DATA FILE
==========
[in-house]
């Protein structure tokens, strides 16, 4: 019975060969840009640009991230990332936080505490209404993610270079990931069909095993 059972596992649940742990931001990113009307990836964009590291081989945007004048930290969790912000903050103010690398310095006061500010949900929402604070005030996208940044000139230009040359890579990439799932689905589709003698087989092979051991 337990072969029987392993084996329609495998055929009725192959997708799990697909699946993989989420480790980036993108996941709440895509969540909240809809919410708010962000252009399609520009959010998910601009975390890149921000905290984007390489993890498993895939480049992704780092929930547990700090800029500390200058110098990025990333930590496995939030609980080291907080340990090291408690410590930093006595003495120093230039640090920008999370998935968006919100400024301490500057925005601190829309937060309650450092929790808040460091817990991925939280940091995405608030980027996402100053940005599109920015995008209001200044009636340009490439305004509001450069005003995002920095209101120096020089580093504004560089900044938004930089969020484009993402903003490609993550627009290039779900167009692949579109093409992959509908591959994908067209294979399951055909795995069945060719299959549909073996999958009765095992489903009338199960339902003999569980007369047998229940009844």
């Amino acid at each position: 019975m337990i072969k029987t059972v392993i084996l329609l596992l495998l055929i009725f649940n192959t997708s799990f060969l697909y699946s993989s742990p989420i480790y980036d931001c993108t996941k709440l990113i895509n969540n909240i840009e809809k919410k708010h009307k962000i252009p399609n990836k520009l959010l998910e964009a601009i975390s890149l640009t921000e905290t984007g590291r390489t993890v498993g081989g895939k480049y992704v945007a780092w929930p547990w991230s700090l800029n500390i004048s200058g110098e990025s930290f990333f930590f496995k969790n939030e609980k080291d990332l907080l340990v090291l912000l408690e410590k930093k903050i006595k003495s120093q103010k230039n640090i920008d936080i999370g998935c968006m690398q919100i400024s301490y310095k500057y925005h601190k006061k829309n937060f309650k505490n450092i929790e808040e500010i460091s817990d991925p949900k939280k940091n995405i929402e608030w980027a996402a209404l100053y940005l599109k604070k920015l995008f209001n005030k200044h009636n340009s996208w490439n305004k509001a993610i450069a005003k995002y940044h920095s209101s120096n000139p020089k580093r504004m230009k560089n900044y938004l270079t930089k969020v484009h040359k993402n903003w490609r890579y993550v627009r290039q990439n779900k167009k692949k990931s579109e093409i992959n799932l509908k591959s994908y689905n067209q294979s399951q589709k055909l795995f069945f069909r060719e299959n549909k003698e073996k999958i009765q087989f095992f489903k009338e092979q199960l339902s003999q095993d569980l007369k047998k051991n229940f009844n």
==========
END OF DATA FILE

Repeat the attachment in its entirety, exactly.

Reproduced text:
[in-house]
């Protein structure tokens, strides 16, 4: 019975060969840009640009991230990332936080505490209404993610270079990931069909095993 059972596992649940742990931001990113009307990836964009590291081989945007004048930290969790912000903050103010690398310095006061500010949900929402604070005030996208940044000139230009040359890579990439799932689905589709003698087989092979051991 337990072969029987392993084996329609495998055929009725192959997708799990697909699946993989989420480790980036993108996941709440895509969540909240809809919410708010962000252009399609520009959010998910601009975390890149921000905290984007390489993890498993895939480049992704780092929930547990700090800029500390200058110098990025990333930590496995939030609980080291907080340990090291408690410590930093006595003495120093230039640090920008999370998935968006919100400024301490500057925005601190829309937060309650450092929790808040460091817990991925939280940091995405608030980027996402100053940005599109920015995008209001200044009636340009490439305004509001450069005003995002920095209101120096020089580093504004560089900044938004930089969020484009993402903003490609993550627009290039779900167009692949579109093409992959509908591959994908067209294979399951055909795995069945060719299959549909073996999958009765095992489903009338199960339902003999569980007369047998229940009844």
């Amino acid at each position: 019975m337990i072969k029987t059972v392993i084996l329609l596992l495998l055929i009725f649940n192959t997708s799990f060969l697909y699946s993989s742990p989420i480790y980036d931001c993108t996941k709440l990113i895509n969540n909240i840009e809809k919410k708010h009307k962000i252009p399609n990836k520009l959010l998910e964009a601009i975390s890149l640009t921000e905290t984007g590291r390489t993890v498993g081989g895939k480049y992704v945007a780092w929930p547990w991230s700090l800029n500390i004048s200058g110098e990025s930290f990333f930590f496995k969790n939030e609980k080291d990332l907080l340990v090291l912000l408690e410590k930093k903050i006595k003495s120093q103010k230039n640090i920008d936080i999370g998935c968006m690398q919100i400024s301490y310095k500057y925005h601190k006061k829309n937060f309650k505490n450092i929790e808040e500010i460091s817990d991925p949900k939280k940091n995405i929402e608030w980027a996402a209404l100053y940005l599109k604070k920015l995008f209001n005030k200044h009636n340009s996208w490439n305004k509001a993610i450069a005003k995002y940044h920095s209101s120096n000139p020089k580093r504004m230009k560089n900044y938004l270079t930089k969020v484009h040359k993402n903003w490609r890579y993550v627009r290039q990439n779900k167009k692949k990931s579109e093409i992959n799932l509908k591959s994908y689905n067209q294979s399951q589709k055909l795995f069945f069909r060719e299959n549909k003698e073996k999958i009765q087989f095992f489903k009338e092979q199960l339902s003999q095993d569980l007369k047998k051991n229940f009844n």